Dead or Alive (November 24/03)
It's not the inexplicably strange occurrences or the graphic violence in Dead or Alive I object to. When sitting down to watch a Takashi Miike flick, those things are expected. No, the reason Dead or Alive fails (and fails miserably) is the painfully slow pace and complete lack of interesting characters. The film's storyline - which has something to do with a dedicated cop and a nasty crimelord - just isn't dense enough to support 105 minutes worth of screentime; scenes go on and on, usually without a resolution, and characters spout the most banal dialogue you can imagine. Miike thankfully inserts random acts of action and weirdness throughout, including a battle inside a restaurant which almost makes the whole thing worth watching, but they're too short-lived to have any kind of lasting effect on the film. Even worse, the movie starts off with a hyper-kinetic sequence featuring unbelievable acts of violence and unusual behavior - which is, admittedly, quite entertaining - but in no way representative of the rest of the film (which is more dull than even the most self-indulgent Merchant/Ivory production). Finally, there's a conclusion that has to be seen to be believed, as the two central characters square off against each other. It's at that point that Dead or Alive becomes a cartoon, which certainly isn't a bad thing (if only the rest of the movie had been like the last ten minutes) but it's almost impossible to care by that point.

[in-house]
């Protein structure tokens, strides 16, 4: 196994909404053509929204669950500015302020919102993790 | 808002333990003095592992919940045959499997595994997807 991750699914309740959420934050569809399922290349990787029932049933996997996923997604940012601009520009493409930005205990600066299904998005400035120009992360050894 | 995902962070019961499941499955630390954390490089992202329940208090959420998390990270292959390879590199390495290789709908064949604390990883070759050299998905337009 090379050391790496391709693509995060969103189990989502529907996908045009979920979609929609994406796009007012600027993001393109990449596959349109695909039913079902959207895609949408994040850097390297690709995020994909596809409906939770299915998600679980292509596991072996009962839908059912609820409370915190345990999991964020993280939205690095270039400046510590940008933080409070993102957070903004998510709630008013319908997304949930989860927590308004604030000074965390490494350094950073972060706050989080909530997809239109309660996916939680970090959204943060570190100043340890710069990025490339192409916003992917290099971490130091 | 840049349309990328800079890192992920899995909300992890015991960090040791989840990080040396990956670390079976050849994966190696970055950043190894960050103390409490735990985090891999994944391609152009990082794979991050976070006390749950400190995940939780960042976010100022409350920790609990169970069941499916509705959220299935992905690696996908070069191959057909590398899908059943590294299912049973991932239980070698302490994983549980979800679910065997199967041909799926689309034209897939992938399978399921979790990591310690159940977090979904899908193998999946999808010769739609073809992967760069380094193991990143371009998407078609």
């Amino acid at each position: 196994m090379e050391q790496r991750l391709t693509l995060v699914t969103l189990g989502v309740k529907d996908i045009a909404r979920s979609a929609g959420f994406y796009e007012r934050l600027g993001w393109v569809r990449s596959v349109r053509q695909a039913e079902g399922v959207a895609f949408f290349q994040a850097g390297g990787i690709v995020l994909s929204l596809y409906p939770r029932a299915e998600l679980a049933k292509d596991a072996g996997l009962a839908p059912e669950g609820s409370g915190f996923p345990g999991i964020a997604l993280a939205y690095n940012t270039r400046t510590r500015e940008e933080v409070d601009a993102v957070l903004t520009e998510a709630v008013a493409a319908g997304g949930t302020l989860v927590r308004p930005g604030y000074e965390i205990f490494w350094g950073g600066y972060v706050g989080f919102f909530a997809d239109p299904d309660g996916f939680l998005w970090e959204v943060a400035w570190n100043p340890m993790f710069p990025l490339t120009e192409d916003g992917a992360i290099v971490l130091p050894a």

The Haunted Mansion (November 26/03)
After stellar so-called "kiddie flicks" like Elf and Finding Nemo - movies designed to appeal to the whole family - comes The Haunted Mansion, a terminally lame comedy based on a Disneyland ride. Eddie Murphy stars as Jim Evers, a hard-working family man that often puts business before his wife and two kids. Jim promises to go on a vacation, but can't resist the chance to meet with potential clients at a huge mansion. He drags his family to said mansion en route to a weekend getaway, but soon regrets that decision (the house is haunted!) Filled with impressive special effects and larger-than-life set design, The Haunted Mansion certainly doesn't disappoint on a visual level. But screenwriter David Berenbaum (who also wrote Elf; go figure) doesn't bother to give us a single character worth caring about. As expected, Murphy coasts on his ample charisma, while co-stars like Terence Stamp and Wallace Shawn receive too little screentime to make any kind of impact. After pummeling us with computer generated images for close to 90 minutes, the film presents us with a conclusion that's meant to be heart-warming (it's not; we're just glad the movie's finally going to end).